The guidance clarifies that payers must reimburse for medically necessary testing, including multiple testing, for any FDA-authorized or approved test -- including at-home self-collection kits. The Departments encouraged payers to check the FDA website to verify claims that a company received or intended to apply for an Emergency Use Authorization (EUA). If no EUA request is submitted within a reasonable period of time or there are other problems with a test, the Departments explained that the FDA would “remove the manufacturer/laboratory and test from the list, and may take additional actions as appropriate.” Unfortunately, the Departments offered no further guidance about how a payer may recover payments made for tests that were never authorized.


The Departments touched on network pricing negotiations and balance billing, but the applicable Guidance4 leaves several issues unresolved. Under the CARES Act, payers are required to reimburse out-of-network COVID-19 claims in an amount equal to the out-of-network provider’s cash price as listed on a publicly available website. Avalon has cautioned its customers about how unscrupulous providers may attempt to leverage this requirement into a profit-making opportunity by inflating their “cash price” to levels that do not reflect usual and customary prices. To make matters worse, many of these providers have not posted their cash prices online, despite the $300/day civil monetary penalties that may be imposed due to their failure to do so. Neither the CARES Act nor the FFCRA forbids an out-of-network testing entity from balance billing a health plan enrollee for the difference between the list price and what a payer agreed to pay. Without any deterrent to prevent surprise medical bills, health plan enrollees may receive an out-of-network provider’s demand for hundreds or even thousands of dollars above and beyond the reimbursement amount set by CMS through its clinical lab fee schedule. Although the Departments suggested that some states have laws prohibiting balance billing that could apply in these scenarios, the Guidance falls sort of providing health plans with explicit permission to pursue price gougers through traditional program integrity interventions.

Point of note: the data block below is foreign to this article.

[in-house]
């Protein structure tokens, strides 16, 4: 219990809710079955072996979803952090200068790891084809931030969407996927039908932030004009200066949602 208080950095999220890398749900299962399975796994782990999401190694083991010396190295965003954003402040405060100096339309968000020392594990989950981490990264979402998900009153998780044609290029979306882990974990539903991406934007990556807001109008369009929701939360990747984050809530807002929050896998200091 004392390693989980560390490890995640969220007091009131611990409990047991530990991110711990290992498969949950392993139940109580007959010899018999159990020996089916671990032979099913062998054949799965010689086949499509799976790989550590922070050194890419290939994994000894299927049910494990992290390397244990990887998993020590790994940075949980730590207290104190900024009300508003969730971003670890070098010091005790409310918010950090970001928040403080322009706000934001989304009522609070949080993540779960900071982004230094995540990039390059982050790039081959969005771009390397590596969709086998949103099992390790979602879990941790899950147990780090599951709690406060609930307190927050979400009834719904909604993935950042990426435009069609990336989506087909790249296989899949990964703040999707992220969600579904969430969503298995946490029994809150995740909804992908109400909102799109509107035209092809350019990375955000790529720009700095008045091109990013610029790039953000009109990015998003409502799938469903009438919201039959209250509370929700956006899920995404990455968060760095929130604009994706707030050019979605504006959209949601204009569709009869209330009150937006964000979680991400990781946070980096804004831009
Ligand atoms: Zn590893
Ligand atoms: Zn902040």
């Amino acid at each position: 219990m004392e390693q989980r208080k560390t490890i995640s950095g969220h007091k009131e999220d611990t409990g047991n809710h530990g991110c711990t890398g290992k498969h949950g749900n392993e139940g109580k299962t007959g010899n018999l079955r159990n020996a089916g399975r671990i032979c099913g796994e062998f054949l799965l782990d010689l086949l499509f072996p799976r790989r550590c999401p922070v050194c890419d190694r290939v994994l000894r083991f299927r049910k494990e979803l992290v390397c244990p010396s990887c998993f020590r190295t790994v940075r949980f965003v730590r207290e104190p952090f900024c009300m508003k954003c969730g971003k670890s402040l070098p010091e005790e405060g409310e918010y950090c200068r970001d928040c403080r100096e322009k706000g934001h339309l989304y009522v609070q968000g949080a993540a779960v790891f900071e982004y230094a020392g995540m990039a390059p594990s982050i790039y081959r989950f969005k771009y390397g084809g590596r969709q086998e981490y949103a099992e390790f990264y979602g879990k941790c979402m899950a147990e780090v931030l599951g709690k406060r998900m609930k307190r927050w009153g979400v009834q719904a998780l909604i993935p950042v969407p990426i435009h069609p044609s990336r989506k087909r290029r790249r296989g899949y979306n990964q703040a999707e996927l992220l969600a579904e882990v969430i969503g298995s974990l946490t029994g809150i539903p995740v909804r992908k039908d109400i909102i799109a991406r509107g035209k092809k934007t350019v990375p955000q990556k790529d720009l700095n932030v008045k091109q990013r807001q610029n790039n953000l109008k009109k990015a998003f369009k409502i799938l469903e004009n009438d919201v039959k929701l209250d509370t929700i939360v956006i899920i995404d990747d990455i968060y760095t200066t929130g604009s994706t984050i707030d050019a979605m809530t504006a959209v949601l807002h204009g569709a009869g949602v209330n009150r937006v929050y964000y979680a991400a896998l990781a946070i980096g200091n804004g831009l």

In summary, the Guidance reassures payers that they are not responsible for tests that are conducted for public health purposes. It also confirms that private plans are not expected to pay for millions of tests of asymptomatic people as the economy reopens and surveillance and immunity activities increase. Several questions remain unanswered, however, such as the extent to which health plans may impose verification processes around provider determinations of medical necessity, balance billing considerations, and the extent to which the Departments support health plan program integrity efforts.


1 -June 23, 2020 FAQs: https://www.cms.gov/files/document/FFCRA-Part-43-FAQs.pdf


2 - The FAQs attempt to provide clarifications regarding certain provisions of the Families First Coronavirus Response Act (the FFCRA), which was amended by the Coronavirus Aid, Relief, and Economic Security Act (the CARES Act)


3 - The first set of FAQs were issued on April 11, 2020: https://www.cms.gov/files/document/FFCRA-Part-42-FAQs.pdf


4 - See, e.g., FAQ #10:

Q10. How do the requirements of section 3202(a)(2) of the CARES Act interact with state balance billing laws regarding reimbursement for items and services furnished by out-of network providers or providers that do not have a negotiated rate with a plan or issuer for COVID-19 tests?

Section 3202(a)(2) of the CARES Act provides that, if a plan or issuer does not have a negotiated rate with a provider of COVID-19 diagnostic testing, the plan or issuer shall reimburse the provider in an amount that equals the cash price for such service as listed by the provider on a public internet website, or the plan or issuer may negotiate a rate with the provider that is lower than the cash price. Plans and issuers that do not already have a negotiated rate with a provider may nevertheless seek to negotiate to determine a rate, and state laws governing reimbursements may apply. For example, many states have balance billing laws that establish dispute resolution processes for issuers and providers to determine reimbursement rates for certain items and services. Such dispute resolution processes would continue to apply in these states to the issuers and providers that do not already have a negotiated rate. Additionally, to the extent that a state law does not prevent the application of the requirements of section 3202(a) of the CARES Act, the state law is not preempted and continues to apply.